The beauty of the U.S. NGL market is that it’s full of statistics, in fact, America does statistics very well, just take a look at American sports and you’ll see why. With so many numbers to digest in the NGL world, it tends to draw our attention to the U.S. more often than not, maybe too much. Not surprisingly it does influence what I see and think, and I’m starting to believe the U.S. has taken over as the driving force of the whole international market. There’s still a huge volume of LPG flowing out of the Middle East, but the market is still distorted by the monthly Saudi Aramco CP, and a lot of the movement on CP in the forward market, although relating to FEI values, still feels like what it is, a monthly price, with a long pricing procession leading up to it. But it’s just so difficult to see how the pricing mechanism is good value, as we usually find it practically impossible to equate CP with freight and the buying price in Asia. The U.S./ China tariff and the drone attacks on Saudi Arabia, together with the export decline in Iran as a result of tighter sanctions, has made China import prices look closer and closer to CP plus freight. But that looks, with the talk of a pending tariff agreement, as if it is all going to change anyway, or maybe it’s only a touch of deja vu. So, as I see the CP strongly influencing numbers in Asia, and the U.S. market taking the international lead, what’s the link – the ARB of course!
In yesterday’s SIMON SAYS we focused on what’s happening inside the U.S. market, and it mainly looked bullish, except along came the EIA numbers midweek, and exports are down, and the inventory is up, albeit small, but still the best part of 1 million barrels higher than most of the market pundits were predicting. While the Mont Belvieu structure has been strong for a couple of months now, at least up to last Thursday, the Asian market has been even stronger, as the end of the third quarter saw the attacks on the Abqaiq processing facility in Saudi Arabia, the U.S. getting after the Chinese ship owners lifting out of Iran, new second phase Chinese propane dehydrogenation (PDH) plants starting-up, Indian demand surging, Indonesia short of contract volumes, and of course the continuing spat between the U.S. and China over import tariffs.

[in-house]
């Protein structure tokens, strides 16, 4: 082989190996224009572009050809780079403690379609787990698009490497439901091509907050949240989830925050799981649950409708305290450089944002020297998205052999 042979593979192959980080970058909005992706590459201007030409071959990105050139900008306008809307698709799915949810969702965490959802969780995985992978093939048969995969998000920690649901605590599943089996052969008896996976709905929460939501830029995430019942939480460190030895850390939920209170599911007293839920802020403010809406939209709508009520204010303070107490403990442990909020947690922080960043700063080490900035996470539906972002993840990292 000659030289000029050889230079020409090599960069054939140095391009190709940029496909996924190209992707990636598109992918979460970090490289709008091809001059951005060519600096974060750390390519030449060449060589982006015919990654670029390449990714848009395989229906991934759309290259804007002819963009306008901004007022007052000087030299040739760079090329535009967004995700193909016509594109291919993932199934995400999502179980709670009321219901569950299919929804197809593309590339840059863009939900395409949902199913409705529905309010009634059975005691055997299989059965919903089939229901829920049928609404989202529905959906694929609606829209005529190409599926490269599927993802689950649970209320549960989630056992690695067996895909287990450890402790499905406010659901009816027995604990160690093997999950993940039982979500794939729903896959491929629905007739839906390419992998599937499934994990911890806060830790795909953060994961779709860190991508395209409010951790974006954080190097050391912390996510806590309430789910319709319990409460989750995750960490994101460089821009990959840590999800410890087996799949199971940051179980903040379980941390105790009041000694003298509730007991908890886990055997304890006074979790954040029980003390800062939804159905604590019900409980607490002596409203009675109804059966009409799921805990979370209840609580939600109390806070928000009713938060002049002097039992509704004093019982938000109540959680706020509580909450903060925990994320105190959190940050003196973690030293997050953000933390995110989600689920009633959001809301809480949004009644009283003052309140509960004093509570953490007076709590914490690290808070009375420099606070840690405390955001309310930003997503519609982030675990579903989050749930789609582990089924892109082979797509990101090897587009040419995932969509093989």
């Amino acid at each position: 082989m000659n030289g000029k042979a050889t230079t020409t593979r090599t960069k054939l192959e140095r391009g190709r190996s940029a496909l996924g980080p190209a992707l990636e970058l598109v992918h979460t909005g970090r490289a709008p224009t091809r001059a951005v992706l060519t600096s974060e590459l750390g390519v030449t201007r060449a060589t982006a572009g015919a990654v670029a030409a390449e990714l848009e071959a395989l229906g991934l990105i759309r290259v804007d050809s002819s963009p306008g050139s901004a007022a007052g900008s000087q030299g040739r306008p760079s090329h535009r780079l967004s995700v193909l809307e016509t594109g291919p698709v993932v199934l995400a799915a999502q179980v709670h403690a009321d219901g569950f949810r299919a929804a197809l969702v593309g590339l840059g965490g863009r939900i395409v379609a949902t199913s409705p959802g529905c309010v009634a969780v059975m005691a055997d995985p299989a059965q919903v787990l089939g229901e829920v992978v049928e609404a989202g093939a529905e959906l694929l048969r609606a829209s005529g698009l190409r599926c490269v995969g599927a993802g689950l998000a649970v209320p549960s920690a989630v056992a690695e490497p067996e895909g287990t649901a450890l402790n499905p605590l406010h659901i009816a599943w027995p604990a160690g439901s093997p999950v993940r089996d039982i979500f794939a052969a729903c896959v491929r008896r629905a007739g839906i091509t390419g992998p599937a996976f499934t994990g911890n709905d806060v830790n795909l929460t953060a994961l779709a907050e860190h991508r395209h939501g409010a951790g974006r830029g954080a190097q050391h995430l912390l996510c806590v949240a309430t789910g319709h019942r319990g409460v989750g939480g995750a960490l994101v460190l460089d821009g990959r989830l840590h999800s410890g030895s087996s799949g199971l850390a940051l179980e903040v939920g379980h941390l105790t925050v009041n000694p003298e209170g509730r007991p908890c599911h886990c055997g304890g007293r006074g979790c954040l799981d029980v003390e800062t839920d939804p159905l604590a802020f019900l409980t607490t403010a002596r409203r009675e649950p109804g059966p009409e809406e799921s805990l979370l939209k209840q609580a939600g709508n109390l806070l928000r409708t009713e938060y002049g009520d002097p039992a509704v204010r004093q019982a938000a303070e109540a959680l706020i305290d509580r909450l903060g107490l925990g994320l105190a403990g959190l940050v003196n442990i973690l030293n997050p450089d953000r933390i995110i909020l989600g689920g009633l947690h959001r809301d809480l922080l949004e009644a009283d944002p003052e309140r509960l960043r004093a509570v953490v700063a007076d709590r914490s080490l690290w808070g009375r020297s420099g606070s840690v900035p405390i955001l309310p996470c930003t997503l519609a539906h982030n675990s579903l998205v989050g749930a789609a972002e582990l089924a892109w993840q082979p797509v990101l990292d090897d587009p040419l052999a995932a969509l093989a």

But nothing stays the same for long, does it? We have seen in the last couple of weeks a big change around, as Asian buyers started feeling they had overindulged in buying a few too many cargoes. Storages were building higher, offtake domestically was below expectations, something we have seen clearly with a drop in interest from the Indian market, and from non PDH buyers in China. The price increase has clearly shown that any future LPG market development has to come from LPG prices staying attractive and remaining below other substitutes.